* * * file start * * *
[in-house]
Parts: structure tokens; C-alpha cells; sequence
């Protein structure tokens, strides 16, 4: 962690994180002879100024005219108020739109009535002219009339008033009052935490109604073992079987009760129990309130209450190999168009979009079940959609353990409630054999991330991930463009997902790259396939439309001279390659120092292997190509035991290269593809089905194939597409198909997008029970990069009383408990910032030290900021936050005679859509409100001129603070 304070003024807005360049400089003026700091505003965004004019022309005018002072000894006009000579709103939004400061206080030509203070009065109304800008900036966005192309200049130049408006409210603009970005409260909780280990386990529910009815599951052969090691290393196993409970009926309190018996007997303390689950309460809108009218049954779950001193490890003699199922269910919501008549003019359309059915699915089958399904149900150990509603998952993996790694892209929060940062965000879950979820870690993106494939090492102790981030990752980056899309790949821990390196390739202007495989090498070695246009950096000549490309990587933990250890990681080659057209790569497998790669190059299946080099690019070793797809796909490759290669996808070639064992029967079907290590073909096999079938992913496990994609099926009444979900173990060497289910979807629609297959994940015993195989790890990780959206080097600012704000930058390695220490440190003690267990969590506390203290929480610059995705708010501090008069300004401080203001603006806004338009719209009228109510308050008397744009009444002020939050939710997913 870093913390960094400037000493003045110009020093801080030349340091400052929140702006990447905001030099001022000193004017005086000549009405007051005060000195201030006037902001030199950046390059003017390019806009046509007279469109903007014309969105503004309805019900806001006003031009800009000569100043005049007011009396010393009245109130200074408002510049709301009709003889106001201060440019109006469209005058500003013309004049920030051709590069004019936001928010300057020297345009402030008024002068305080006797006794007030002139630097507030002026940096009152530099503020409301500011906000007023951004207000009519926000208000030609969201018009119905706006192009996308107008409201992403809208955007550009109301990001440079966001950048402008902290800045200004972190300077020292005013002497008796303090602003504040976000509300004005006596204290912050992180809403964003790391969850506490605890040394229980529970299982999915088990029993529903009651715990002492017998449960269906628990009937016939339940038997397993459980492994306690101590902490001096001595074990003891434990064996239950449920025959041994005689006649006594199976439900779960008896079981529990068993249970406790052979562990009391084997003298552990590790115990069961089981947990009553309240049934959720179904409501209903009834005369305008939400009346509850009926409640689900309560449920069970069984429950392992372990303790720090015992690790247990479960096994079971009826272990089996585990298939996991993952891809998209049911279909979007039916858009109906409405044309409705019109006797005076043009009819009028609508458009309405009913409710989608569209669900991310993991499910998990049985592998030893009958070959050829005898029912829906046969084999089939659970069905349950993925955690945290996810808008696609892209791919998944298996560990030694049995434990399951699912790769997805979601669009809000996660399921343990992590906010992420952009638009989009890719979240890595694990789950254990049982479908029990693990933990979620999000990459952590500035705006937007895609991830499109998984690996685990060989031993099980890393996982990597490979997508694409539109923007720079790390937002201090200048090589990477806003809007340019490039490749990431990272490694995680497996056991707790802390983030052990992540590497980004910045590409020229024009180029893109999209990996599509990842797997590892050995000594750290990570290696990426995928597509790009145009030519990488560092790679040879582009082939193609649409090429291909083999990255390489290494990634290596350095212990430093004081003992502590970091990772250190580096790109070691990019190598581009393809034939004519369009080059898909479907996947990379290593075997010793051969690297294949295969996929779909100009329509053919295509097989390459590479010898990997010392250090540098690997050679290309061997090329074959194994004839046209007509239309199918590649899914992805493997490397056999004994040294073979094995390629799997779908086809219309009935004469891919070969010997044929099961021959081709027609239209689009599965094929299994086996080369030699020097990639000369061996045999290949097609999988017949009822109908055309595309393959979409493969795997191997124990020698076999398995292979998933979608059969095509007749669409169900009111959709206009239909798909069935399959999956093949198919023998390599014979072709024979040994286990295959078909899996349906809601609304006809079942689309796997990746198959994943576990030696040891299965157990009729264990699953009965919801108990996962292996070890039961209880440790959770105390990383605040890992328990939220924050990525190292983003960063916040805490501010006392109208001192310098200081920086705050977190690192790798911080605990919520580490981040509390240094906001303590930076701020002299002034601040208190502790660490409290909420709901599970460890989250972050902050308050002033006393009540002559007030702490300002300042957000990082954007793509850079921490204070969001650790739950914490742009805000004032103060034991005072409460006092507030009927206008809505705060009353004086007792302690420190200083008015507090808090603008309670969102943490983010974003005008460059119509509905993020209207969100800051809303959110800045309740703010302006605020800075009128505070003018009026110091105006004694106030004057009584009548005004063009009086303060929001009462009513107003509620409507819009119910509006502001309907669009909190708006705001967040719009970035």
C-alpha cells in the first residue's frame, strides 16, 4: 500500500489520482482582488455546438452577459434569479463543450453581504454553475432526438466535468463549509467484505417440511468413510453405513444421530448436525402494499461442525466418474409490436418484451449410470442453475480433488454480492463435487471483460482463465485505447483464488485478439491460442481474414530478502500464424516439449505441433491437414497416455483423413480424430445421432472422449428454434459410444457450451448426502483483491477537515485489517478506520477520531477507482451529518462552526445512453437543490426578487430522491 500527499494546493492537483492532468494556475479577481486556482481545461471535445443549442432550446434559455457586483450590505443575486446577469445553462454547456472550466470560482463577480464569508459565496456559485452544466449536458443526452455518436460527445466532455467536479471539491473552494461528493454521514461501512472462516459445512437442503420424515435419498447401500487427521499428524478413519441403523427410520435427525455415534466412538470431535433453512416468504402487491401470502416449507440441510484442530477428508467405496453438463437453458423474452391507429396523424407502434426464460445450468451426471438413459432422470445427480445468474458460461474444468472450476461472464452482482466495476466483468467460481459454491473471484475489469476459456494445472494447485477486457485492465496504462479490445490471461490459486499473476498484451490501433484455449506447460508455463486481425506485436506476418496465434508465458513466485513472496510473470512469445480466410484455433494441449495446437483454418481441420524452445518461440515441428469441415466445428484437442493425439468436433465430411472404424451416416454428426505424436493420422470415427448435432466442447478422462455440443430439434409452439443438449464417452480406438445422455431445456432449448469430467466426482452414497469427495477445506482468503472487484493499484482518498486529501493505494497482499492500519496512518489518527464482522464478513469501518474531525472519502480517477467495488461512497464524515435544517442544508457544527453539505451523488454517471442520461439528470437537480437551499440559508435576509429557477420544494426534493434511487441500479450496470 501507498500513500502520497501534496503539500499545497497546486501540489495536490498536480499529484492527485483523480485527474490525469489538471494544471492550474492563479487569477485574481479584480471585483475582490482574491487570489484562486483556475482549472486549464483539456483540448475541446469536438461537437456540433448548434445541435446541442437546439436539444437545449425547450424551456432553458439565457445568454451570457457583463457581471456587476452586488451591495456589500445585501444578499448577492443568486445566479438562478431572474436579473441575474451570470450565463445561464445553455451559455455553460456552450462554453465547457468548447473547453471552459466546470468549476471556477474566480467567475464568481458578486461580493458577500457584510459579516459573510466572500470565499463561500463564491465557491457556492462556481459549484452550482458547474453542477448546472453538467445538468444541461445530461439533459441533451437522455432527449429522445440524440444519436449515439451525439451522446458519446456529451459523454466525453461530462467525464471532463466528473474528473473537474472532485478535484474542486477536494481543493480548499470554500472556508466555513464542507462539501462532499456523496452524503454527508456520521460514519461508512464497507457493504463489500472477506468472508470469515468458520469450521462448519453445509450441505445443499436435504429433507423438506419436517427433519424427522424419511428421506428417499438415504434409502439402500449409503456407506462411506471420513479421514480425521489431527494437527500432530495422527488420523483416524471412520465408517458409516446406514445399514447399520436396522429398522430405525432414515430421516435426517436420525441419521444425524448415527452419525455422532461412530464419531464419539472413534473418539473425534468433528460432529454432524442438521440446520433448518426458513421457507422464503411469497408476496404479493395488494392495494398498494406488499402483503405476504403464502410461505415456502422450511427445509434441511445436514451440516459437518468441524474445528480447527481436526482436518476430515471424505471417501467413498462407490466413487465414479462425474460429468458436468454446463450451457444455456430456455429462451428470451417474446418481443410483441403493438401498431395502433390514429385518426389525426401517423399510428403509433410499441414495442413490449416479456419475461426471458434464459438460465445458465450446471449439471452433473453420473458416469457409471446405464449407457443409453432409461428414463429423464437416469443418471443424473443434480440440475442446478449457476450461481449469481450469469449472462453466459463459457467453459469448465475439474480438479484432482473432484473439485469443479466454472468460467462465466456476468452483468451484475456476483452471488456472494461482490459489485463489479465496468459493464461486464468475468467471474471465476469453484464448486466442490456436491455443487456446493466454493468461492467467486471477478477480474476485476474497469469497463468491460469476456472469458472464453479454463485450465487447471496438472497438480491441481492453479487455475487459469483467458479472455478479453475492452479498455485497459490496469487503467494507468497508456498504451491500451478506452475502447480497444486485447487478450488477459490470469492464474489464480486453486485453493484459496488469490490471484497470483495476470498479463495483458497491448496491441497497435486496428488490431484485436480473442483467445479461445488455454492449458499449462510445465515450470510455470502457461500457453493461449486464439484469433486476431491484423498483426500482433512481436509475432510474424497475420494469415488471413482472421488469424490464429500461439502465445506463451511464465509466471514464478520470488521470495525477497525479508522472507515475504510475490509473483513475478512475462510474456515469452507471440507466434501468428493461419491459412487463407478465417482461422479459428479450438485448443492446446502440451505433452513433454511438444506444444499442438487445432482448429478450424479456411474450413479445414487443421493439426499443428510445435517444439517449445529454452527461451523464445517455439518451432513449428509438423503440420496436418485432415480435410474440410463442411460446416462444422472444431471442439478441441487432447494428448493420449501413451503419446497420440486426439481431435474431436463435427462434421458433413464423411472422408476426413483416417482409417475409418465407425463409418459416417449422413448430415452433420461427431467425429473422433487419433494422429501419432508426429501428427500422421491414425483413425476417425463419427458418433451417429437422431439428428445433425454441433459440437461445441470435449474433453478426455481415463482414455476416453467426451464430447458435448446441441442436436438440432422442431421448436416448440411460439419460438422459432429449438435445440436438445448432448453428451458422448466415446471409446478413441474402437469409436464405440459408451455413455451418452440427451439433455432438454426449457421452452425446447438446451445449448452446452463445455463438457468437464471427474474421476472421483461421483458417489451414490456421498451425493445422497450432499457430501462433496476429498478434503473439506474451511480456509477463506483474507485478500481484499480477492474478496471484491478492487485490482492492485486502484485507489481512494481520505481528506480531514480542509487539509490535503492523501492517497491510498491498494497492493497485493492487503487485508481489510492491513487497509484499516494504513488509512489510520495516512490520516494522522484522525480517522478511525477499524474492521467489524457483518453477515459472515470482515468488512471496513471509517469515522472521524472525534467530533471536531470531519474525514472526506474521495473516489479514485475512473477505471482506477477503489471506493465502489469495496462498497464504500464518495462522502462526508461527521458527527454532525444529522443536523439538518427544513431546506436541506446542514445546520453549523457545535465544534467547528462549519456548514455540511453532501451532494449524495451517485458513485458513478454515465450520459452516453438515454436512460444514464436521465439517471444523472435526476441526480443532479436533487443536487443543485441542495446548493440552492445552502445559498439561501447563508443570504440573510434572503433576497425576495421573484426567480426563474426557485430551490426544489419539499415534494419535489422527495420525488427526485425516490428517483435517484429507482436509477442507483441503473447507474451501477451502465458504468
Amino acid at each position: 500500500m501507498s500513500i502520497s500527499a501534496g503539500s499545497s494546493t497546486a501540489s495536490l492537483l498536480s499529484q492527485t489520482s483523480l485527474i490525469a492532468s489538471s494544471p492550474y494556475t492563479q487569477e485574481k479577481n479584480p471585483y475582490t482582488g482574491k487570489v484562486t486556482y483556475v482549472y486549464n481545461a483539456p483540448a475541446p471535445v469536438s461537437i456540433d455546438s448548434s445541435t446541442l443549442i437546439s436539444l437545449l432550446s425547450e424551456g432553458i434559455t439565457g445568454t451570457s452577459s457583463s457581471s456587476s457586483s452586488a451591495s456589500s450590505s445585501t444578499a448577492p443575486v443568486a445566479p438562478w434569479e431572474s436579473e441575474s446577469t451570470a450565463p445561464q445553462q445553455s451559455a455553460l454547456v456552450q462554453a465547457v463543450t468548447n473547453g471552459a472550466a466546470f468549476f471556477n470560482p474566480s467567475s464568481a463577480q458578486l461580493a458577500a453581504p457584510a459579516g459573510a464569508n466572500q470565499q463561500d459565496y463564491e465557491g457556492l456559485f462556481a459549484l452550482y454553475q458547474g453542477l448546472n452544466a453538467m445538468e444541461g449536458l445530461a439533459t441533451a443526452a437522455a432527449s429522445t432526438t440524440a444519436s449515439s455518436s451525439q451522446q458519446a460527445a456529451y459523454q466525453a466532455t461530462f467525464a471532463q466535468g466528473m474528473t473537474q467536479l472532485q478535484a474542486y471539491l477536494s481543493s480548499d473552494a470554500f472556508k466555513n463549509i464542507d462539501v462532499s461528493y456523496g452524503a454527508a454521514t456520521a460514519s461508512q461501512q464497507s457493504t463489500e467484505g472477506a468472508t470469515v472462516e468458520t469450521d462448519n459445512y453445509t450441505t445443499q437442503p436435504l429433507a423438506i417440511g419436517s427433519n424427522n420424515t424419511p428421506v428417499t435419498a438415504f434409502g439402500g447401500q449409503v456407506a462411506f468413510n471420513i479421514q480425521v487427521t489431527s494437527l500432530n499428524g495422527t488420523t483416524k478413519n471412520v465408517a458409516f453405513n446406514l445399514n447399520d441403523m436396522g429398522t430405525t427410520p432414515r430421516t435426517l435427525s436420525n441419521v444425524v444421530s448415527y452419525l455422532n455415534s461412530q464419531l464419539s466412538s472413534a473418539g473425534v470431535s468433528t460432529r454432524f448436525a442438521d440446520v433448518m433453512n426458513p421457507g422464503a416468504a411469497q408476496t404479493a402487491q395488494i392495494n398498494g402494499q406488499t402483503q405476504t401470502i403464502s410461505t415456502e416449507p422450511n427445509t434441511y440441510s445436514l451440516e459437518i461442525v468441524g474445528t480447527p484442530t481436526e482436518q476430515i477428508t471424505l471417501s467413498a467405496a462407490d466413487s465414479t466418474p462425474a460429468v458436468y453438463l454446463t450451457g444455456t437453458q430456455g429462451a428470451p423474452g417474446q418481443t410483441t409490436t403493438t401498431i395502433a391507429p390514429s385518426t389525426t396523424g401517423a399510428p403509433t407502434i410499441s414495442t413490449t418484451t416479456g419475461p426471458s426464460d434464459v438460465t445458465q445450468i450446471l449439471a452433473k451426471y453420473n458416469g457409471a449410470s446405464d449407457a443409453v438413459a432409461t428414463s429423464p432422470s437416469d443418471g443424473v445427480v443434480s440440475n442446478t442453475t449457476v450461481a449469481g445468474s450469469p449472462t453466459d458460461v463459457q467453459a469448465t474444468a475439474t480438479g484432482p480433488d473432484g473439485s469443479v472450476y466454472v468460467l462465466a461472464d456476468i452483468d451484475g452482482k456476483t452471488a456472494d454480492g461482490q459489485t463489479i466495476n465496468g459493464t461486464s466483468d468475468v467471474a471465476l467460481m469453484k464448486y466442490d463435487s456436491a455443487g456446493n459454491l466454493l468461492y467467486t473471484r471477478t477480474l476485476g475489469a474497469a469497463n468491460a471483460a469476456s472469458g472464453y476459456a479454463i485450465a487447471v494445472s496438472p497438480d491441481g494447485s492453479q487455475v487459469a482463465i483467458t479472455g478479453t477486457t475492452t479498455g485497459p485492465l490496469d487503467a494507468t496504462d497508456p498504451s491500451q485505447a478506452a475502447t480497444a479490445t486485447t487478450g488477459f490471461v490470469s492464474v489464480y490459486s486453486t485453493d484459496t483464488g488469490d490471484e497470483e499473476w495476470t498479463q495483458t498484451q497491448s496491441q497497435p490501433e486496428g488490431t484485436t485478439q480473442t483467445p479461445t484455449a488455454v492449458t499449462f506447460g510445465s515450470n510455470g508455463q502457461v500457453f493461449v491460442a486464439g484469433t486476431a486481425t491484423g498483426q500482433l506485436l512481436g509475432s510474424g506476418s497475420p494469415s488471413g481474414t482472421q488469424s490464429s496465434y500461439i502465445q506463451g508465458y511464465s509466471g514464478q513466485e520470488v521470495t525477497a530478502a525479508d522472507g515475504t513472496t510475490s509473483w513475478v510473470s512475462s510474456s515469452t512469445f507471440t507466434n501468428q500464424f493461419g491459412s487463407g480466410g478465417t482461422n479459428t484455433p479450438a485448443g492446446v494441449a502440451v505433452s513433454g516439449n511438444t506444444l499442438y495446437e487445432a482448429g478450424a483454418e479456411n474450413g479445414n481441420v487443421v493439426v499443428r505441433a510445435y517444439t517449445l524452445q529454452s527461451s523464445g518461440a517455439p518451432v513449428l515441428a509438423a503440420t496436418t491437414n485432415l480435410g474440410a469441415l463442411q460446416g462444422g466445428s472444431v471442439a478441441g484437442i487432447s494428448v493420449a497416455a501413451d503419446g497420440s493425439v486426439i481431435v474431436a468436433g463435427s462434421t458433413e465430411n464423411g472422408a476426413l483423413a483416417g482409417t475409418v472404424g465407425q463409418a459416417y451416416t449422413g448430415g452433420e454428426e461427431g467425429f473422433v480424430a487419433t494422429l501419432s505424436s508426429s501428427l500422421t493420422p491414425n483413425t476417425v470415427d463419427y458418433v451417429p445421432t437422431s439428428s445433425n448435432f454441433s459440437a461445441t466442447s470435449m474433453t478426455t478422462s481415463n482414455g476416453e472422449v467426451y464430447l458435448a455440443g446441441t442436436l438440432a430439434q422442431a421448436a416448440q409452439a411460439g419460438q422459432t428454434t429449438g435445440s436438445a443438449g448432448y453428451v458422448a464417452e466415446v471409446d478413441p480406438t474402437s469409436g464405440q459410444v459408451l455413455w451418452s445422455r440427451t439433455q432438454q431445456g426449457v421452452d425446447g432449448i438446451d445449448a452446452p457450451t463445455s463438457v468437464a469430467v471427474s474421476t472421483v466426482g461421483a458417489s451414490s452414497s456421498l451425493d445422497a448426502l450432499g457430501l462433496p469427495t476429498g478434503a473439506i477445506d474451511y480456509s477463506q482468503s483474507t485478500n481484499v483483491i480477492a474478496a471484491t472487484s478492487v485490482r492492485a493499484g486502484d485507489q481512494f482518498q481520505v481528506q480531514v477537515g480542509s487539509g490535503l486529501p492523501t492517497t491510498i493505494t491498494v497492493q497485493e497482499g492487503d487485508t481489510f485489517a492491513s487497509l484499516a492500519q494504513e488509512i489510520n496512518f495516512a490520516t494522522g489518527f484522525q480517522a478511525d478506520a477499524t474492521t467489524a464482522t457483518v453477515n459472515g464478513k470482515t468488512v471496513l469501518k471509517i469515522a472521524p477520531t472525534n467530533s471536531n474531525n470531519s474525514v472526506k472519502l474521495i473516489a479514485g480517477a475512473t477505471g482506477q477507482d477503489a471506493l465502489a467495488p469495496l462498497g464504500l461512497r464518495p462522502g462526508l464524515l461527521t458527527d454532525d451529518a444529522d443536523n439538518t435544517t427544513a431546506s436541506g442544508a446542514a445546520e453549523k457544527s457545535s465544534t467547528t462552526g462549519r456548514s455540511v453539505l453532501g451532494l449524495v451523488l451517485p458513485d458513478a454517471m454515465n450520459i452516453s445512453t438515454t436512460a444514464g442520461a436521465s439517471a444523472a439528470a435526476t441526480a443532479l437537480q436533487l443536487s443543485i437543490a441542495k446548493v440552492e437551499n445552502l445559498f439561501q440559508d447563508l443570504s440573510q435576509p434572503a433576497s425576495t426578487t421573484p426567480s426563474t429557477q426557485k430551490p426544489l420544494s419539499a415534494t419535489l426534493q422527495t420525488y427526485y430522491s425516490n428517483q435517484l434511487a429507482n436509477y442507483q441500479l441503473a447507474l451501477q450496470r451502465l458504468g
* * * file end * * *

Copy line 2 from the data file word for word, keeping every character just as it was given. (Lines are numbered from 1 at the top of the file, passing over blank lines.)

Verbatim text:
Parts: structure tokens; C-alpha cells; sequence